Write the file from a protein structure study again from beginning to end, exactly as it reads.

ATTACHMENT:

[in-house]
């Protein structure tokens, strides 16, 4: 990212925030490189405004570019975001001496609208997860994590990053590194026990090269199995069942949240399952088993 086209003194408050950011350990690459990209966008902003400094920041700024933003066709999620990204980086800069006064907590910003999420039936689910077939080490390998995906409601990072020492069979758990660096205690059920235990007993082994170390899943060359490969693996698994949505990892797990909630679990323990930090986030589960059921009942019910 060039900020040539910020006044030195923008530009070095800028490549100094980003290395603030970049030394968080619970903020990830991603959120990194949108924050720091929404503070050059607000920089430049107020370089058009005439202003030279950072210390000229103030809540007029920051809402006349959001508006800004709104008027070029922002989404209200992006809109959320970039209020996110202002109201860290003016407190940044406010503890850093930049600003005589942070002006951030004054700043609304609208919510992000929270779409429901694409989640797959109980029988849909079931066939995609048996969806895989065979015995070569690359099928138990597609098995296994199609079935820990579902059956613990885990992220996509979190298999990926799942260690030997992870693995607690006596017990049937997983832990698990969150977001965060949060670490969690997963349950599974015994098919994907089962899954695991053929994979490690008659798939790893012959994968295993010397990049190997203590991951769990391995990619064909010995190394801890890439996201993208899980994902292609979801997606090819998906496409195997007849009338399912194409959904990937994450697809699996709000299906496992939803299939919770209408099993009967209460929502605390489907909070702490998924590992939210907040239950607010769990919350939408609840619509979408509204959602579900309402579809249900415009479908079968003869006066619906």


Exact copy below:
[in-house]
């Protein structure tokens, strides 16, 4: 990212925030490189405004570019975001001496609208997860994590990053590194026990090269199995069942949240399952088993 086209003194408050950011350990690459990209966008902003400094920041700024933003066709999620990204980086800069006064907590910003999420039936689910077939080490390998995906409601990072020492069979758990660096205690059920235990007993082994170390899943060359490969693996698994949505990892797990909630679990323990930090986030589960059921009942019910 060039900020040539910020006044030195923008530009070095800028490549100094980003290395603030970049030394968080619970903020990830991603959120990194949108924050720091929404503070050059607000920089430049107020370089058009005439202003030279950072210390000229103030809540007029920051809402006349959001508006800004709104008027070029922002989404209200992006809109959320970039209020996110202002109201860290003016407190940044406010503890850093930049600003005589942070002006951030004054700043609304609208919510992000929270779409429901694409989640797959109980029988849909079931066939995609048996969806895989065979015995070569690359099928138990597609098995296994199609079935820990579902059956613990885990992220996509979190298999990926799942260690030997992870693995607690006596017990049937997983832990698990969150977001965060949060670490969690997963349950599974015994098919994907089962899954695991053929994979490690008659798939790893012959994968295993010397990049190997203590991951769990391995990619064909010995190394801890890439996201993208899980994902292609979801997606090819998906496409195997007849009338399912194409959904990937994450697809699996709000299906496992939803299939919770209408099993009967209460929502605390489907909070702490998924590992939210907040239950607010769990919350939408609840619509979408509204959602579900309402579809249900415009479908079968003869006066619906």